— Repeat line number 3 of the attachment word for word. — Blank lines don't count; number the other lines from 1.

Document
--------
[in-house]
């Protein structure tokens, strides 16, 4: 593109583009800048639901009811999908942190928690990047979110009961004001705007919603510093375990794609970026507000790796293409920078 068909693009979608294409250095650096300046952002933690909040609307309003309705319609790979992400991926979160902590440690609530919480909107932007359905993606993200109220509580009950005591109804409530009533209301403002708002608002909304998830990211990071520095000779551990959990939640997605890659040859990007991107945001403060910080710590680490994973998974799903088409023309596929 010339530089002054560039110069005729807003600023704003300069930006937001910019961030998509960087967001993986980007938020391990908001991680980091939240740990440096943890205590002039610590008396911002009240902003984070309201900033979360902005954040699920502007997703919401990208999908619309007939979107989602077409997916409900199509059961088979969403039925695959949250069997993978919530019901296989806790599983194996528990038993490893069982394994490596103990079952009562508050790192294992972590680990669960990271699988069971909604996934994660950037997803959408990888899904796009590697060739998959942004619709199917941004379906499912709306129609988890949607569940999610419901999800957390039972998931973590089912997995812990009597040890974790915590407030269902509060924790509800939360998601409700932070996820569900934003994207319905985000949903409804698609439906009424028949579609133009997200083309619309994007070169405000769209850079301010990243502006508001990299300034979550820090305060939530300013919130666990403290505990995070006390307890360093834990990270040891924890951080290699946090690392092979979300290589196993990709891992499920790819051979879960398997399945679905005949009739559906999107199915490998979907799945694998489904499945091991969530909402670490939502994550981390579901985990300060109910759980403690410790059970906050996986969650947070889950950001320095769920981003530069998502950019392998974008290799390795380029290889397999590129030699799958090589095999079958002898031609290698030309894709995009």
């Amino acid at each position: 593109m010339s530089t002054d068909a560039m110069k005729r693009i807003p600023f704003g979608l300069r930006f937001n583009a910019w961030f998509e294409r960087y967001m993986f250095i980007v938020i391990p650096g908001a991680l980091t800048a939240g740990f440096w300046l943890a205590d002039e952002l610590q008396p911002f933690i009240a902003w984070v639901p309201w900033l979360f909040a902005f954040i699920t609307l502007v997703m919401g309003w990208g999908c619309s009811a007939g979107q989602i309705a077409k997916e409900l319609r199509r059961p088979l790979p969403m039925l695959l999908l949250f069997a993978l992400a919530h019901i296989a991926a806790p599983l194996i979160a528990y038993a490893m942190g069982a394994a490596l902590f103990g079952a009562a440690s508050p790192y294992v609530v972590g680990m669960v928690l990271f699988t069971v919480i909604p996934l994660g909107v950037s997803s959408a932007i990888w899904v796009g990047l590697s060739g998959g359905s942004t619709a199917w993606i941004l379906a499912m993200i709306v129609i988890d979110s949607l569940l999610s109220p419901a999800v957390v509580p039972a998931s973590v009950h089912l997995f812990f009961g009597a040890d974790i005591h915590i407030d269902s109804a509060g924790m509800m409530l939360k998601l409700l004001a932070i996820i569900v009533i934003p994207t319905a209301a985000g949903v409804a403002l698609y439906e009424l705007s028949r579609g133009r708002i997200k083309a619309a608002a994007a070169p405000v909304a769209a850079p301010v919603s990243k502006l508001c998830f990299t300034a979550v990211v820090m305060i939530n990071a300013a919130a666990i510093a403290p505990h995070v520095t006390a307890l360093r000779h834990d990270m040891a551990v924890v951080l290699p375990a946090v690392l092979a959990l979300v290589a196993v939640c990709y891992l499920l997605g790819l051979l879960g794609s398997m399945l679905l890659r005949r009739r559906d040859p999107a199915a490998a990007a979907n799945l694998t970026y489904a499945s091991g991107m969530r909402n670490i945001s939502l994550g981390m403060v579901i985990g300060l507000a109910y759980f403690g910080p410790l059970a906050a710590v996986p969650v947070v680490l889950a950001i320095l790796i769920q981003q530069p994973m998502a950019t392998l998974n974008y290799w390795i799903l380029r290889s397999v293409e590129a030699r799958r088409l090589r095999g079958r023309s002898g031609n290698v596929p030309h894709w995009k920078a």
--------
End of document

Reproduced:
């Amino acid at each position: 593109m010339s530089t002054d068909a560039m110069k005729r693009i807003p600023f704003g979608l300069r930006f937001n583009a910019w961030f998509e294409r960087y967001m993986f250095i980007v938020i391990p650096g908001a991680l980091t800048a939240g740990f440096w300046l943890a205590d002039e952002l610590q008396p911002f933690i009240a902003w984070v639901p309201w900033l979360f909040a902005f954040i699920t609307l502007v997703m919401g309003w990208g999908c619309s009811a007939g979107q989602i309705a077409k997916e409900l319609r199509r059961p088979l790979p969403m039925l695959l999908l949250f069997a993978l992400a919530h019901i296989a991926a806790p599983l194996i979160a528990y038993a490893m942190g069982a394994a490596l902590f103990g079952a009562a440690s508050p790192y294992v609530v972590g680990m669960v928690l990271f699988t069971v919480i909604p996934l994660g909107v950037s997803s959408a932007i990888w899904v796009g990047l590697s060739g998959g359905s942004t619709a199917w993606i941004l379906a499912m993200i709306v129609i988890d979110s949607l569940l999610s109220p419901a999800v957390v509580p039972a998931s973590v009950h089912l997995f812990f009961g009597a040890d974790i005591h915590i407030d269902s109804a509060g924790m509800m409530l939360k998601l409700l004001a932070i996820i569900v009533i934003p994207t319905a209301a985000g949903v409804a403002l698609y439906e009424l705007s028949r579609g133009r708002i997200k083309a619309a608002a994007a070169p405000v909304a769209a850079p301010v919603s990243k502006l508001c998830f990299t300034a979550v990211v820090m305060i939530n990071a300013a919130a666990i510093a403290p505990h995070v520095t006390a307890l360093r000779h834990d990270m040891a551990v924890v951080l290699p375990a946090v690392l092979a959990l979300v290589a196993v939640c990709y891992l499920l997605g790819l051979l879960g794609s398997m399945l679905l890659r005949r009739r559906d040859p999107a199915a490998a990007a979907n799945l694998t970026y489904a499945s091991g991107m969530r909402n670490i945001s939502l994550g981390m403060v579901i985990g300060l507000a109910y759980f403690g910080p410790l059970a906050a710590v996986p969650v947070v680490l889950a950001i320095l790796i769920q981003q530069p994973m998502a950019t392998l998974n974008y290799w390795i799903l380029r290889s397999v293409e590129a030699r799958r088409l090589r095999g079958r023309s002898g031609n290698v596929p030309h894709w995009k920078a």